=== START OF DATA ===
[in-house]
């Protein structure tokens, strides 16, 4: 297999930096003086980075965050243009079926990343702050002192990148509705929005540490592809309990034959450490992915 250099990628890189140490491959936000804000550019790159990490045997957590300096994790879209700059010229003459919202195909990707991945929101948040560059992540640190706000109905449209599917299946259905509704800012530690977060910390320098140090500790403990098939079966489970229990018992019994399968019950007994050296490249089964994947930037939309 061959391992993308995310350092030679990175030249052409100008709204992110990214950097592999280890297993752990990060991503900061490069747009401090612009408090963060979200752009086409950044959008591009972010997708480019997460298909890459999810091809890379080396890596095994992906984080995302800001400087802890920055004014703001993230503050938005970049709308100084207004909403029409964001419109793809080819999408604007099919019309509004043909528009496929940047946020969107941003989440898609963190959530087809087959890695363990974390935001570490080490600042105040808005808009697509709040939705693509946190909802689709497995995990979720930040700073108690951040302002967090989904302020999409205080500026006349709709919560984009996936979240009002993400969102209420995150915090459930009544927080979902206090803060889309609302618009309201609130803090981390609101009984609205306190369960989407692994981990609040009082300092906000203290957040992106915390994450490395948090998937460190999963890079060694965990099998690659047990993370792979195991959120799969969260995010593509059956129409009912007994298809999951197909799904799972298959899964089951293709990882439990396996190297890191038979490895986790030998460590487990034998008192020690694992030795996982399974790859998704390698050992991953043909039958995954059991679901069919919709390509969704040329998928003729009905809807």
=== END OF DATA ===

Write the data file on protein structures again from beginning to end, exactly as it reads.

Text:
[in-house]
């Protein structure tokens, strides 16, 4: 297999930096003086980075965050243009079926990343702050002192990148509705929005540490592809309990034959450490992915 250099990628890189140490491959936000804000550019790159990490045997957590300096994790879209700059010229003459919202195909990707991945929101948040560059992540640190706000109905449209599917299946259905509704800012530690977060910390320098140090500790403990098939079966489970229990018992019994399968019950007994050296490249089964994947930037939309 061959391992993308995310350092030679990175030249052409100008709204992110990214950097592999280890297993752990990060991503900061490069747009401090612009408090963060979200752009086409950044959008591009972010997708480019997460298909890459999810091809890379080396890596095994992906984080995302800001400087802890920055004014703001993230503050938005970049709308100084207004909403029409964001419109793809080819999408604007099919019309509004043909528009496929940047946020969107941003989440898609963190959530087809087959890695363990974390935001570490080490600042105040808005808009697509709040939705693509946190909802689709497995995990979720930040700073108690951040302002967090989904302020999409205080500026006349709709919560984009996936979240009002993400969102209420995150915090459930009544927080979902206090803060889309609302618009309201609130803090981390609101009984609205306190369960989407692994981990609040009082300092906000203290957040992106915390994450490395948090998937460190999963890079060694965990099998690659047990993370792979195991959120799969969260995010593509059956129409009912007994298809999951197909799904799972298959899964089951293709990882439990396996190297890191038979490895986790030998460590487990034998008192020690694992030795996982399974790859998704390698050992991953043909039958995954059991679901069919919709390509969704040329998928003729009905809807």